Inside: Revival for racial justice. Gun violence forum. UNplaza Art Fair. Couple works for peace. Meeting re nuke-work. Drone war atrocities. Read the November 2016 newsletter
During its fifth annual Memorial Day trek from the old nuclear weapons parts plant to the new plant, PeaceWorks-KC called for a nuke-free world. Henry Stoever kicked off the walk he initiated in 2012. “We are at war with ourselves,” he said, noting the deaths of many Bannister Federal Complex workers from the old plant’s contaminants.
The rally “Fly Kites, Not Drones” took wing at the Spirit Gate to Whiteman Air Force Base April 30. Eight kites kissed the sky as 30 people, with peace dog Lily, condemned drone warfare. At Whiteman and about 40 other US bases, personnel guide drones to their targets. “The Bureau of Investigative Journalism says as many as 4,000 people, including more than 200 children, have been killed by drone strikes in Pakistan alone,” said Joy First of Mount Horeb, WI, keynote speaker.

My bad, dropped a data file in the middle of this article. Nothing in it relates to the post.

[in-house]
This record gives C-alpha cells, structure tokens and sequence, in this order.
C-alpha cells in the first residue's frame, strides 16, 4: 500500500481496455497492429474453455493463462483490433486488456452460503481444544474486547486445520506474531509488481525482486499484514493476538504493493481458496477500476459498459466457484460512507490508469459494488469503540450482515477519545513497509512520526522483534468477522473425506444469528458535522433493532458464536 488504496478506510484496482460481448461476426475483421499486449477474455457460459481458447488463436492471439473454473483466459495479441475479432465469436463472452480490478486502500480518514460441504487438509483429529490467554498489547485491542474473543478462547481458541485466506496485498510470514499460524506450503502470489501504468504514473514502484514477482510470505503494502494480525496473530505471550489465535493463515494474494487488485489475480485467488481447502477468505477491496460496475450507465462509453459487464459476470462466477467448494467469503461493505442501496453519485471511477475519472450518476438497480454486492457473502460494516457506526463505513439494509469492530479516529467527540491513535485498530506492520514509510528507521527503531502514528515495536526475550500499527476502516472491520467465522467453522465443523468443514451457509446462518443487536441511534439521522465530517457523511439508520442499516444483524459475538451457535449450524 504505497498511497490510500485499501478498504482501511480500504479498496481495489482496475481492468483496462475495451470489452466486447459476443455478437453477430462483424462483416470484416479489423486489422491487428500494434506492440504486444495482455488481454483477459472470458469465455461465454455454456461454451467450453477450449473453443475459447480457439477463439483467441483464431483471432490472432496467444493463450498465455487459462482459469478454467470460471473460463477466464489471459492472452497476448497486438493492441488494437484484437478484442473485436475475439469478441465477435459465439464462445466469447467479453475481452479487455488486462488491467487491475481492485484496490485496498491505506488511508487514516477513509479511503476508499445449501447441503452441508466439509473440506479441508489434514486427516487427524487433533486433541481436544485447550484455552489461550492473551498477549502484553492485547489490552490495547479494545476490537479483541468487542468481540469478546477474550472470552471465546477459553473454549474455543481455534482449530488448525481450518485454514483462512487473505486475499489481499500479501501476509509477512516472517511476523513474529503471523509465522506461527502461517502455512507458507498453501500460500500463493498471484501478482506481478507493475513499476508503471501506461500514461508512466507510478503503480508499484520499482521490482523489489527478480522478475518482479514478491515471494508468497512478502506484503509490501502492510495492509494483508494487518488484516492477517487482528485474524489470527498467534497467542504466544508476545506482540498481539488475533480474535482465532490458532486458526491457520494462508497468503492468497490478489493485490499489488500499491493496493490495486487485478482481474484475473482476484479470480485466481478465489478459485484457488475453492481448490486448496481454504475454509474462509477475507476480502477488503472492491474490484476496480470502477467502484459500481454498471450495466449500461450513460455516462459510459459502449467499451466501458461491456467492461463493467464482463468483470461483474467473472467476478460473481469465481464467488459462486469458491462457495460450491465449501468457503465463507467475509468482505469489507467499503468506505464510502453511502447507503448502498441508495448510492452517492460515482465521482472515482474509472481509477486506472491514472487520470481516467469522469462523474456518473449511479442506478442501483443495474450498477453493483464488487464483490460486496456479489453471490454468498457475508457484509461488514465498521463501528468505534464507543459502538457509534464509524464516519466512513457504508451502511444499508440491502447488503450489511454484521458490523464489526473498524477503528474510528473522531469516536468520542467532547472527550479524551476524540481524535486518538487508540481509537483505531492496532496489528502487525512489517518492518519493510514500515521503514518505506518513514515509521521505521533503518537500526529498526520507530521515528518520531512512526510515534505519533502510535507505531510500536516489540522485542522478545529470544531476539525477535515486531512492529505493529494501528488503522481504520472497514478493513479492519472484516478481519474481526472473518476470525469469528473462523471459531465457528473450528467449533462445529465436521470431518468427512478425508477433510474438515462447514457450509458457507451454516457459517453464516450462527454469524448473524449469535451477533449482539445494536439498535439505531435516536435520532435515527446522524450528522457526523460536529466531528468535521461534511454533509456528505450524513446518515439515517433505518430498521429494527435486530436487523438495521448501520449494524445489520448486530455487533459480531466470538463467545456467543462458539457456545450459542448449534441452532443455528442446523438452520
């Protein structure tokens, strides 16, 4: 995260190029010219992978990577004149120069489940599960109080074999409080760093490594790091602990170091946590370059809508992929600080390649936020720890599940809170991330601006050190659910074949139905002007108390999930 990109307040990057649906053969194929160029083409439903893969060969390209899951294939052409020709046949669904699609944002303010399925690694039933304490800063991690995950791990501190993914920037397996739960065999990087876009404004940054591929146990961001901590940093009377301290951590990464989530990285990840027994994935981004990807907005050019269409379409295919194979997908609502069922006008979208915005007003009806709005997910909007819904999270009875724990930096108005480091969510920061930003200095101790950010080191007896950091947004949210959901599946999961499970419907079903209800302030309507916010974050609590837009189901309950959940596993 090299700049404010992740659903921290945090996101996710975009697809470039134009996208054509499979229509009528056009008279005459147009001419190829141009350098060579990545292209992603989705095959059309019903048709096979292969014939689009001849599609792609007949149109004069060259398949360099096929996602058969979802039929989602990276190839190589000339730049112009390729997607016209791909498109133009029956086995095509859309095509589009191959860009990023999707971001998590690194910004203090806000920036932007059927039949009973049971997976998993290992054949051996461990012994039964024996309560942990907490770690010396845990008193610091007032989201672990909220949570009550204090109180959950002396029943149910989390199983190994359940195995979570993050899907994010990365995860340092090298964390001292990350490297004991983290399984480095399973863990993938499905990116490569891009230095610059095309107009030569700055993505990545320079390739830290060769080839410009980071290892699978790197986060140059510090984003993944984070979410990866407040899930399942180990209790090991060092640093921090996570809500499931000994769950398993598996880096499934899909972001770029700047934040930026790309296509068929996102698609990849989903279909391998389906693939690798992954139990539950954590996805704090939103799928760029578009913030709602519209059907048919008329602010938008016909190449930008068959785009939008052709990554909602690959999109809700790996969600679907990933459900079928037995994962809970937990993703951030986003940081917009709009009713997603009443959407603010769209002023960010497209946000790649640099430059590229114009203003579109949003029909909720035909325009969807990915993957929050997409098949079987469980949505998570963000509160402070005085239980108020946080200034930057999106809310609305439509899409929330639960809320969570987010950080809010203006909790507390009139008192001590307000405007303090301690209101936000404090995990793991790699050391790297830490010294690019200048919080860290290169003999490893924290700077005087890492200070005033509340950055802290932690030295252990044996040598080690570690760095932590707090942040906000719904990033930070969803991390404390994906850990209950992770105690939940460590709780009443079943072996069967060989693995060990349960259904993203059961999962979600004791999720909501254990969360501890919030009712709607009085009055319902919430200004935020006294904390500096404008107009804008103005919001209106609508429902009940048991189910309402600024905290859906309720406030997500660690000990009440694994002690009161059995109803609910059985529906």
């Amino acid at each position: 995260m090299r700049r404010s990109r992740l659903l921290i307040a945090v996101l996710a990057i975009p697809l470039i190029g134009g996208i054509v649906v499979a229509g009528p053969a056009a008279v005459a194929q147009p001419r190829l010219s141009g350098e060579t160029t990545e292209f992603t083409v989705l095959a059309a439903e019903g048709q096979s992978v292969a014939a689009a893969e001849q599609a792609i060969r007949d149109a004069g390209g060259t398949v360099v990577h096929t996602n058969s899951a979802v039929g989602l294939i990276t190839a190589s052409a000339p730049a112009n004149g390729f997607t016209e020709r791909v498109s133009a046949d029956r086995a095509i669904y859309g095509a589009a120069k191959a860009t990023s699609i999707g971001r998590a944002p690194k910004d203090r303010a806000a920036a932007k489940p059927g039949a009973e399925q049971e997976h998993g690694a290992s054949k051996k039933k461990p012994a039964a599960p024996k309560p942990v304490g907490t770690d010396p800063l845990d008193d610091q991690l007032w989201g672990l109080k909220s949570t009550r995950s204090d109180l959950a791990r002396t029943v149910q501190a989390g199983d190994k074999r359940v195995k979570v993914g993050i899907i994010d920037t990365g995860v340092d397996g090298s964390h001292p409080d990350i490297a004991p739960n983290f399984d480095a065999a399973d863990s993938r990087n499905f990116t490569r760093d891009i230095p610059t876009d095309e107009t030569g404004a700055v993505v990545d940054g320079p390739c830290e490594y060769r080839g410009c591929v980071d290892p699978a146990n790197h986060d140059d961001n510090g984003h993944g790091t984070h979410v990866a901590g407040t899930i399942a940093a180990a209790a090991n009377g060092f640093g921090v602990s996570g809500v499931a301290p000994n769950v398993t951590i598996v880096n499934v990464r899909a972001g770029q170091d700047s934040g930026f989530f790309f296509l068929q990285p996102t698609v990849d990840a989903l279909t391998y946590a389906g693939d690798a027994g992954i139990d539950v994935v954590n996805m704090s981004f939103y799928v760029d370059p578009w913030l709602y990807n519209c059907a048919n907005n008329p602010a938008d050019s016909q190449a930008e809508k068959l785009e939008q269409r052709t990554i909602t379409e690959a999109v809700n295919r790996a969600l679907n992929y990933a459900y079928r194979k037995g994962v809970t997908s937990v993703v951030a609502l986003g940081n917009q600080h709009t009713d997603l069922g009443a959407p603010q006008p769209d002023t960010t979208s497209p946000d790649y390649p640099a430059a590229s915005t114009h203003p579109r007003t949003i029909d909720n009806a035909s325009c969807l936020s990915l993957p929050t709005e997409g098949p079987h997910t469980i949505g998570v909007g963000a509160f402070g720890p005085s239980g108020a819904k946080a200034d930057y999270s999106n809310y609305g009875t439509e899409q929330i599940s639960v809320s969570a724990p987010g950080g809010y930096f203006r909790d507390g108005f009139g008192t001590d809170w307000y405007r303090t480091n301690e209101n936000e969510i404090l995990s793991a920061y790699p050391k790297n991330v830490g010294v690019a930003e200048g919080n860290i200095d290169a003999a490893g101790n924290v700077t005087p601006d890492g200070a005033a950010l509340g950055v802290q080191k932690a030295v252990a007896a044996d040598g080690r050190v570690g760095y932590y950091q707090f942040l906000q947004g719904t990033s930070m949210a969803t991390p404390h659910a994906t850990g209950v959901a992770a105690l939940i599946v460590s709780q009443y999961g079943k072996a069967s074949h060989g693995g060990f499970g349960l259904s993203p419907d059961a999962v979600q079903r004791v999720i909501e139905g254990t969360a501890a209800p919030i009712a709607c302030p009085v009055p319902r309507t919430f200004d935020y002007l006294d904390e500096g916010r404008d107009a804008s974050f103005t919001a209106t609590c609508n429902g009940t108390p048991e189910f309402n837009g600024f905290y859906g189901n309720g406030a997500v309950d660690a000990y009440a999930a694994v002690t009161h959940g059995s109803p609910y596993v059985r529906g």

“They are provocative and dangerous, actually war crimes. How would you like to feel the paranoia of drones overhead? They promote an atmosphere of fear. We even hear that children don’t go out to play anymore when skies are blue because that’s when drones come out.”
The PeaceWorks Annual Meeting March 6 featured table-talk on racism and white privilege. ... In her small group, Debora Demeter said she went to an all-black church, and in the late 1960s, her church and an all-white church developed an integration program. "We had dinner in each other’s houses," said Demeter. "It helped me. It taught me how to not be afraid of whites."
Speaking at the PeaceWorks Annual Meeting, Robert Days said, “Lots of times, kids don’t have a lot of opportunities for helping the community. In the Urban Ranger Corps, I could see myself giving back” to the community at a young age. The Corps trains young men in KCMO in values and community service, and PeaceWorks funds conflict resolution sessions for them.